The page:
An emotional support animal is a loyal companion animal that can help people with mental and emotional conditions to cope with their day-to-day life. Around the U.S., all states must abide by the same federal laws; however, rules, regulations, exceptions, punishments, and more fall upon to the state’s discretion. If you live in PA, learn about all of this and more and exactly how to get an emotional support animal in Pennslyvania.
Emotional Support Animal in Pennsylvania: Specific protection
There are two main pieces of legislation that will support you in getting an emotional support animal in Pennsylvania: the Fair Housing Act and the Air Carrier Access Act. Americans with Disability applies to the non-discrimination against ESAs but does not apply in the same way as service animals.
The three Acts protect the rights of Americans with disabilities in public places, in rented accommodation, at their place of employment, and while traveling. One of the things that the Acts legislate on, is the right of people with disabilities to bring assistance animals into places where pets are not usually allowed.
An emotional support animal in Pennsylvania is mainly protected under the ACAA and FHA.
Definition of Assistance Animal
Before getting an emotional support animal in Pennsylvania, you’ll need to get to grips with the specific terminology that relates to them.
Firstly, “assistance animal” is a general term to describe any animal that helps individuals with disabilities. There are a number of different types of assistance animal, and each one can help people in different ways. The legislation on assistance animals varies by type, and some laws are specific to different kinds of assistance animal.
The first kind of assistance animal in a service animal. Service animals are highly trained to perform tasks for a person with disabilities. These specific tasks can include being guide dogs for people with visual impairments, aiding wheelchair users with mobility-related tasks, and helping to predict fits.
Most service animals are dogs because they are so trainable. Trained service dogs tend to be very expensive, though some people with disabilities find a non-profit organization that will cover the costs.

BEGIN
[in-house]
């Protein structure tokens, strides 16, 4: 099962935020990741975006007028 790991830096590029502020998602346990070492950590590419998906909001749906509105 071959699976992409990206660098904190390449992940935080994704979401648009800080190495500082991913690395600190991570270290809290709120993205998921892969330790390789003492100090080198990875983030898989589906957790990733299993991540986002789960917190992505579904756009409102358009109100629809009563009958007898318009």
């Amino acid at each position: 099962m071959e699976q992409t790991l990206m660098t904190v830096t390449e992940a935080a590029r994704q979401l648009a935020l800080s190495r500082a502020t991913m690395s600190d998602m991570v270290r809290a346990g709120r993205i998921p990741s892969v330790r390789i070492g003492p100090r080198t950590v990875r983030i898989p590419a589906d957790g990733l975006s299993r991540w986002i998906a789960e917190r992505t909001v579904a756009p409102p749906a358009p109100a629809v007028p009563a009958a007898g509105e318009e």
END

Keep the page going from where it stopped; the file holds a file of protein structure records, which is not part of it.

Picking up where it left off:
The second kind of assistance animal is an emotional support animal.
Emotional support animals, also called companion animals, do not require special training. ESAs have a strong human-animal bond with their owners, and this bond allows them to give support to people with a mental, emotional, or psychiatric disability. Emotional support animals can help with all kinds of issues, including post-traumatic stress disorder (PTSD), panic attacks, depression or a traumatic brain injury.
Any domesticated animal can be an emotional support animal, including dogs, cats, birds, miniature horses, and even pot-bellied pigs! Emotional support dogs are the most common, however.
How to get an Emotional Support Animal in Pennsylvania: CertaPet’s Simple 5 Min Process
- When getting an emotional support animal in Pennsylvania, the first step is to get clued up on what exactly emotional support animals are, what they do, and whether one is for you.
- The next step is to see if you qualify for an emotional support animal. CertaPet offers a free 5-minute screening process to help you assess if you are eligible for an emotional support dog.
- If you are eligible, Certapet will connect you with a licensed mental health professional in Pennsylvania and you could have your ESA letter within 48 business hours. It’s that simple!
The Air Carrier Access Act (ACAA) protects people with disabilities from discrimination by commercial airlines. As part of this, it protects the rights of people traveling with assistance animals.
This includes both service animals and emotional support animals. The ACAA allows owners to bring their service dog or ESA into the cabin of a commercial aircraft, even if the airline does not usually allow pets. The service dog or ESA travels free of charge.
An emotional support letter is an official document that proves your need for an ESA. It must be less than a year old and on letterhead paper or a prescription pad from a licensed medical doctor or mental health professional. The ESA letter must state the following:
- That you have a diagnosed mental health condition or mental health-related disability
- The emotional support animal accompanying you is necessary for your mental health or treatment
- The type of animal you have as an ESA, and how many
- That the issuer of the letter is a licensed medical doctor or mental health professional, and you are under their treatment or care for a mental health disability
- The issuer’s license number, type of license, the license issue date, and the state or jurisdiction where it was issued.
Many commercial airlines have recently tightened their rules regarding bringing emotional support animals on board. Most carriers now require passengers to supply an ESA letter, and some also require the passenger to submit documentation 48 hours in advance.
Some airlines also request additional medical information from a veterinarian.